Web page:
Unusually, but pleasingly, Bow's history is rich in strong female characters. As well as the aforementioned Queen, we're famed for the matchgirls strike of 1888 and the campaigner Annie Besant who brought it to the public's attention. The Suffragettes also had a very strong local presence, hence our walk down the street was accompanied by a Votes For Woman placard and a bit of a singsong. The two lead actors also enjoyed booming down the Roman Road, am-dram style, and cajoling passers-by to join us. Alas the most likely-looking pair of new spectators weren't tempted by a short suffragette scene round the back of a carpet shop and slipped inside a pub to watch the World Cup instead.
And then came the unexpectedly poignant segment of the tour, with a visit to W.F. Arber & Co at number 459. This printshop opened in 1897 and has been a family concern ever since, with octogenarian Gary the third generation to man the presses. His grandfather printed handbills for Sylvia Pankhurst, and jobs are still completed on pre-war machinery using movable type. Or rather they were until May. Gary's livelihood has been thwarted by the twin prongs of increased business rates and CCTV-imposed parking fines - he's no fan of the current council. Retirement finally beckoned, a big CLOSED sign went up in the window, and various ancient printing presses were lugged off to Norfolk for safekeeping.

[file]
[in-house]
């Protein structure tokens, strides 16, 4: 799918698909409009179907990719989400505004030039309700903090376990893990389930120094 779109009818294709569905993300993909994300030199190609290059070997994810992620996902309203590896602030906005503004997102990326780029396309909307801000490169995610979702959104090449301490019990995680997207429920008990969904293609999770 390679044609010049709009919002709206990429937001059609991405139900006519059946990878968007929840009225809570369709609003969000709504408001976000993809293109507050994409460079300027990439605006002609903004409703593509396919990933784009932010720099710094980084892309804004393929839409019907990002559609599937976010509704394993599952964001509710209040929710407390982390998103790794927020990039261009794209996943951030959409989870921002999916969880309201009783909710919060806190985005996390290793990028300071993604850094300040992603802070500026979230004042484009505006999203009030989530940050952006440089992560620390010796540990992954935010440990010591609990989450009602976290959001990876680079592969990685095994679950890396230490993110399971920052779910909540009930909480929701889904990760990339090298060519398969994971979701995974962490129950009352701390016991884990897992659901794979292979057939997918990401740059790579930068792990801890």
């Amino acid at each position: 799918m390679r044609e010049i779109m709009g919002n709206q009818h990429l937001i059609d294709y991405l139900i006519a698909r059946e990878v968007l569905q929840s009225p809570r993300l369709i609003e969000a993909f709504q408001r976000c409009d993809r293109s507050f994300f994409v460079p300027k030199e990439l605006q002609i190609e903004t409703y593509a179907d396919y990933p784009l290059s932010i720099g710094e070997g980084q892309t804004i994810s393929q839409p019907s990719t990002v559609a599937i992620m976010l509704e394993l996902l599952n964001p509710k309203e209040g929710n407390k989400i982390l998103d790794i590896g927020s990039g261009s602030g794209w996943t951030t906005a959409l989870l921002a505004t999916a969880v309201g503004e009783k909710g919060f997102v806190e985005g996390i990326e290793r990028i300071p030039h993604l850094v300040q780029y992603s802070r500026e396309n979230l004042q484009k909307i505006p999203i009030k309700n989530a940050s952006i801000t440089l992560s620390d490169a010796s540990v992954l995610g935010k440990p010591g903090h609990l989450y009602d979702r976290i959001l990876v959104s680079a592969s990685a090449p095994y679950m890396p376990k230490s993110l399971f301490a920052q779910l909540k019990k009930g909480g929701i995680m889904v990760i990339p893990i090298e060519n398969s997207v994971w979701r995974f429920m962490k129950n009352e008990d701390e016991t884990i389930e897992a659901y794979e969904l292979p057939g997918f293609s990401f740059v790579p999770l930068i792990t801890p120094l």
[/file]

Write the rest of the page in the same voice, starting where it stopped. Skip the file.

Sunday, it turned out, was the final day of clearing out the old workshop. Mr Arber appeared at the door with his wife, tired from clearing and chucking out, to regale our party with anecdotes from the past. He told us how George Lansbury used to pop in to get his printing done - George was the latest character in our history trail, and a surreal performance then played out in front of the knackered retiree. Gary wanted to get back to his pile of boxes, but graciously stayed and acknowledged the heartfelt cheers of the crowd, very much aware that they were present at the closing of a chapter. Yesterday was moving out day, and as of today there is no Victorian printshop on the Roman Road, the era has passed. (the Gentle Author has chronicled Arber's in loving prose and photos for posterity, see 2010, 2010, 2010, 2011, 2012, 2014) (or listen to a 14 minute interview with Gary here)
It had started to rain before we took our leave, and the downpour became more inclement as we approached the last stop on the journey, The Albert pub. Spectators took shelter by the coffee cart and pop-up bike repair tent to watch final performances recounting the Blitz and Bow's Olympic rebirth. There was a definite sense that some of Bow's more middle class residents had gathered to extol the area's heritage while the remainder of the community pushed buggies home, sped by on bikes or drank up in the pub. But as first days of inaugural festivals go, I think the organisers will have been well pleased by the turnout, and E3 is slightly richer as a result.